It's not painless


When my 16-year-old nephew killed himself in 1995, I learned first-hand about the devastation of suicide. The title and lyrics of the "M*A*S*H" theme song are wrong; suicide is definitely not painless.

I saw pain everywhere -- in the eyes and on the faces of his classmates and friends he left behind. I saw the torture and pain that his parents and brother had to bear then (and ever since). And I felt it in my own eyes and face and in my heart.

But the pain can be prevented and young lives can be saved if all of us who love young people keep our eyes and ears open and take the danger seriously.

Suicide is the second leading cause of death among people between the ages of 15 to 19 and the third leading cause for ages 15 to 24. While accidents cause more deaths than suicide, experts believe that many accidents are probably suicide-related.

Females make more attempts at suicide than do males, but males are more successful at completing it. Whites have the highest suicide rate among adolescents, but the suicide rate among young black people is closing the gap.

Suicide is about ending pain; young people who end their own lives are actually seeking an end to their pain, not an end to their lives.

Because many young people live in the present, have unrealistic expectations of the future and may believe that things cannot change, they frequently do not see that suicide is a permanent solution to a temporary problem.

We can help by learning to recognize risk factors and warning signs, such as negative life stress, hopelessness, depression, anxiety, inability to cope, being a gay or lesbian who is coming out and losing a relationship.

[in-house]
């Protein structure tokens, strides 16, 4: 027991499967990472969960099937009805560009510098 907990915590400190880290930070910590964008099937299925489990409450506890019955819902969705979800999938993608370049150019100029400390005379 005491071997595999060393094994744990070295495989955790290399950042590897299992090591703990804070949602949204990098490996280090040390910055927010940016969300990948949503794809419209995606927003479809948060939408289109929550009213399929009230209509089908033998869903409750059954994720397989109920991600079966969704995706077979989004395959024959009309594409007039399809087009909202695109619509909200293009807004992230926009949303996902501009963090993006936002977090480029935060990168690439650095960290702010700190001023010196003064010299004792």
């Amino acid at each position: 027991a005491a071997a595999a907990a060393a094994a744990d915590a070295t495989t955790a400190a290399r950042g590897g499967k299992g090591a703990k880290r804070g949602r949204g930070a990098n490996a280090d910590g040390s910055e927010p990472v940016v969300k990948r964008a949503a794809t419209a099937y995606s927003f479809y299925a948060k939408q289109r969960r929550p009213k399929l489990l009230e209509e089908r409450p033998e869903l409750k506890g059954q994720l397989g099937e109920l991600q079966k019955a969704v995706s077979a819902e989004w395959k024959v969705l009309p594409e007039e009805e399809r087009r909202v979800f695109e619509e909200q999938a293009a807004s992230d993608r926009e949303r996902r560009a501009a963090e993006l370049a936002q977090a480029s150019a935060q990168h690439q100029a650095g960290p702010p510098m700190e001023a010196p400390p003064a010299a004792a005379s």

When young people move to a more serious consideration of suicide, there may be warning signs that should raise a red flag:

  • joking or talking about suicide
  • writing about suicide or death in journals or letters
  • communicating suicidal thoughts or depicting death in essays, poems or artwork
  • showing signs of depression
  • exhibiting wide mood swings or becoming touchy; becoming withdrawn or becoming a "party animal"
  • suddenly failing to complete assignments
  • being unable to concentrate or exhibiting changes in school attendance or academic performance
  • displaying sudden cheerfulness after depression
  • making statements such as, "People would be better off if I weren't around," "I might as well be dead" or "I'm not going to be here so what does it matter?"

We need to be alert for any indication that young people are feeling pain with which they may not be able to cope. We must pay attention when a young person is missing -- staying in his or her room an inordinate amount of time, missing classes or staying out of sight. The next and most important step is seeing to it that such a young person gets professional help.

And don't worry that you might be doing the wrong thing. If you are wrong, you may cause some inconvenience, but, if you are right, you may save a life.

It has been three years since my nephew took his life, and I still feel the pain. Along with his mother and father, his brother and his friends, I will grieve forever for his lost years of life.

Suicide is painful -- and it can be prevented.

Virginia Biddle, a registered nurse and M.S.N./Ph.D. student at the University of Pennsylvania School of Nursing, developed, along with Elaine Hrynko, R.N., a "Guide to Suicide Prevention." The two of them and Elaine Lander, R.N., conduct workshops at Penn which increase awareness about risk factors and warning signs for suicide.

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Originally published on September 3, 1998